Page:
Like last time, I'll start a new post after few hours, but in between those, I'll be editing a post until it gets -- to my mind, anyway -- too crowded. I'll start in here, so if you're interested in my progress, check back tomorrow! I'll be updating on what I think of the books, plus linking to my reviews on goodreads.

12:35: Just gearing up to go. Got plenty of sleep last night, just had a shower. Now I need to dry my hair, eat a bacon sandwich, and find my first cosy reading nook of the day. I'll be starting with Octavia Butler's Fledgling, which I'm partway through and haven't finished. I'll probably update every hour or so!

13:43: Finished Fledgling; my review is here. Onto a collection of short stories, Bloodchild and Other Stories, also by Octavia Butler.

14:12: Introduction meme time!

1)Where are you reading from today? My parents' house in Yorkshire.
2)Three random facts about me… I'm an English Lit student, my Kindle is called Desmond, I used to be a ballerina. There, a nice random assortment!
3)How many books do you have in your TBR pile for the next 24 hours? A lot. I haven't counted.
4)Do you have any goals for the read-a-thon (i.e. number of books, number of pages, number of hours, or number of comments on blogs)? Not really. I'd like to beat last time, which was seven books.
5)If you’re a veteran read-a-thoner, any advice for people doing this for the first time? Don't drink too much caffeine, or you'll end up needing to pee wayyyy too much.

15:35: Still working on Bloodchild. I've found that reading short stories is actually a bad thing -- for me, anyway -- because instead of getting to settle into something that sweeps me away, I keep having to get into it all over again. And sometimes not, and then I struggle.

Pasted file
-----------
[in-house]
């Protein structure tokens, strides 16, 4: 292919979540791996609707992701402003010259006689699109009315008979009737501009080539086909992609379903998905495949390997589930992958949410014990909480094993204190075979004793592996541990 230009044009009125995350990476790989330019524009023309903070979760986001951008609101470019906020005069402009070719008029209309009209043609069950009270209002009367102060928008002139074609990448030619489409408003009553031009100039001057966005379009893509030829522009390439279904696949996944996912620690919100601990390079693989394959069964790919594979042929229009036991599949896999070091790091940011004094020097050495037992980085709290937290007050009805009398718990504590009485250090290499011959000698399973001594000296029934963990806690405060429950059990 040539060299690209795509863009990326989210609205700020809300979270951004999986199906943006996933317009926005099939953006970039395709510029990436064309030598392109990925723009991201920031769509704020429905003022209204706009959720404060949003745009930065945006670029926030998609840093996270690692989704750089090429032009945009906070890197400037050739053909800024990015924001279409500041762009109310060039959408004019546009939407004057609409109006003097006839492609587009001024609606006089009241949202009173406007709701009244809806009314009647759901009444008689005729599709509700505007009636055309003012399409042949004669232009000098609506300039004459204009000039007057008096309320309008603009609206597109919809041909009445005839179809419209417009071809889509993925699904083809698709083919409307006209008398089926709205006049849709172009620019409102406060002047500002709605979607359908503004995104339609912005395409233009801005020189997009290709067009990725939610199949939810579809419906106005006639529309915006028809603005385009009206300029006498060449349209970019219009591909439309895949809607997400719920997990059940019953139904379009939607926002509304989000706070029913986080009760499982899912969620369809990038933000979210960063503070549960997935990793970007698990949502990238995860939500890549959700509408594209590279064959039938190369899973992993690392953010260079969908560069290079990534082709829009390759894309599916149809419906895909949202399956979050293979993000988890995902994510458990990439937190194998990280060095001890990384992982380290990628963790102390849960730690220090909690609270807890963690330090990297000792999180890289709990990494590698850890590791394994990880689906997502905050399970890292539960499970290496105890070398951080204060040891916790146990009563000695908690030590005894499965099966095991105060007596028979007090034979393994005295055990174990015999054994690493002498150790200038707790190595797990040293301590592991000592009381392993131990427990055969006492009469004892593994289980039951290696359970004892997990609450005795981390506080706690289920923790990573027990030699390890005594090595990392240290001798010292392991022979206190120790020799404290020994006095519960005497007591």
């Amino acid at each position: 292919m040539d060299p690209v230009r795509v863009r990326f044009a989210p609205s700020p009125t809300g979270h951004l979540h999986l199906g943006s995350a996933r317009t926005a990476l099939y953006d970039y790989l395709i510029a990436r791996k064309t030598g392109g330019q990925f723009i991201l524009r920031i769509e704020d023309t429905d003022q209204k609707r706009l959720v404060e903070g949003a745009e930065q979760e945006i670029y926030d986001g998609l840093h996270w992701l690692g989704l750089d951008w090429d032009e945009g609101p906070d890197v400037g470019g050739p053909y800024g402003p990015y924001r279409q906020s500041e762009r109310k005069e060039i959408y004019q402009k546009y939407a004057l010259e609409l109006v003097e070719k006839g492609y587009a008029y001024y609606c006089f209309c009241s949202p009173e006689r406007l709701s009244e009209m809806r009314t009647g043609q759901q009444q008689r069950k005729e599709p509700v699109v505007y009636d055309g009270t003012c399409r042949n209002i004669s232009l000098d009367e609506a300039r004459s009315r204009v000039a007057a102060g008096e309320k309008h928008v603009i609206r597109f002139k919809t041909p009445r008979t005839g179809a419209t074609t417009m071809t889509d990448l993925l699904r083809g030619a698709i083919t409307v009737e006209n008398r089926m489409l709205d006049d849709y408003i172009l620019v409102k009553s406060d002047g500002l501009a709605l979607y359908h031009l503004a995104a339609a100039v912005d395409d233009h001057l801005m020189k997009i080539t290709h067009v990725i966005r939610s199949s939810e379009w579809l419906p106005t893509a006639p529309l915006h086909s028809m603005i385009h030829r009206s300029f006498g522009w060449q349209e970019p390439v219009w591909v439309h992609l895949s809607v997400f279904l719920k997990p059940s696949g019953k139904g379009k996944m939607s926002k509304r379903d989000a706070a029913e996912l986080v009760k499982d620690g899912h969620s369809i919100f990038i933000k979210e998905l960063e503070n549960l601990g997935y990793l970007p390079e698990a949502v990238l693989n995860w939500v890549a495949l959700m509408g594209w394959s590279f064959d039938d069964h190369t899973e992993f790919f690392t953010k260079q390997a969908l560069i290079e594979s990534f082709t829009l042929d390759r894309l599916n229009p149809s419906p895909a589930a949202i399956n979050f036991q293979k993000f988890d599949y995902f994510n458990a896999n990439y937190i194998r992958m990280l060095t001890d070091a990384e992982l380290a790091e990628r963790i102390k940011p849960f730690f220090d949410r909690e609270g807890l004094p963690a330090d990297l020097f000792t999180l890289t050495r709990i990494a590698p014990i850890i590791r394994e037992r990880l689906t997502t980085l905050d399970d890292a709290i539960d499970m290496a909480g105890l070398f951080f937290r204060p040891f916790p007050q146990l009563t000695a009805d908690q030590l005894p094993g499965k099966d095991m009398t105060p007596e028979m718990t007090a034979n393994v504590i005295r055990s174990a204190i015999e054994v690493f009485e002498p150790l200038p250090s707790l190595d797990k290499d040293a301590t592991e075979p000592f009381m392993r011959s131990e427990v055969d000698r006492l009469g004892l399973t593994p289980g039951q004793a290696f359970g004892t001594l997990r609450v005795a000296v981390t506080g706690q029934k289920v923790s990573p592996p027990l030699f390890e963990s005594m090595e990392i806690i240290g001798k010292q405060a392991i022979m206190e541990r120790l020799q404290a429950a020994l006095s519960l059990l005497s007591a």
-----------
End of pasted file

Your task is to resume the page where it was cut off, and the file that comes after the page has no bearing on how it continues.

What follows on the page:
I've also started drinking some coke. It's cold and fizzy and caffeinated, so I decided I'll have one or two cans during the 'thon. The next one will be during the night, I think. In the meantime I'll have juice. I'm technically not meant to drink coke, during Lent, but I'm exempting myself for this!

16:21: The hour four post asked about reading companions. Here's mine -- Helen Hippo, my teddy since I was two days old, now nearly twenty-two years old!

I finished Bloodchild: my review is here. Now onto The Prime of Miss Jean Brodie (Muriel Spark).

18:37: Finished The Prime of Miss Jean Brodie, review here. Not sure what I'll read next -- possibly King Lear, according to my plan, but perhaps I'll move right on to one of the Josh Lanyon or Joanne Harris books.

I won't be updating for a few hours, now. It's more or less time to go to the concert. I'll be back around midnight, at the latest! Hopefully I'll have read at least one more book by then.

00:01: Back from the concert! It was fantastic, though I did read through most of it. I put the book down firmly when she sang "We're All Leaving", though, largely because it always makes me cry... In the meantime, I've managed to read King Lear (William Shakespeare), review here. I'm also almost halfway through Gentlemen and Players (Joanne Harris). Settling down to that with a glass of smoothie (cranberries, blueberries and cherries -- all fruits I dislike on their own, but apparently don't mind in combination).

Mid-event survey...

1. What are you reading right now? Joanne Harris' Gentlemen and Players.
2. How many books have you read so far? Four and a half.
3. What book are you most looking forward to for the second half of the Read-a-thon? I've always heard a lot of good things -- worship even -- about The Neverending Story (Michael Ende).
4. Did you have to make any special arrangements to free up your whole day? I didn't free up my whole day. I just attended a concert.
5. Have you had many interruptions? How did you deal with those? The concert, errands, dinner, a bout of motion sickness in the car. I read through them where possible and put up with it where not!
6. What surprises you most about the Read-a-thon, so far? That I, as a lit student who reads in Old and Middle English and Old Norse, can be so bloody thrown by Shakespeare.
7. Do you have any suggestions for how to improve the Read-a-thon next year? No.
8. What would you do differently, as a Reader or a Cheerleader, if you were to do this again next year? Try not to be attending a concert on the day.
9. Are you getting tired yet? A little, yes.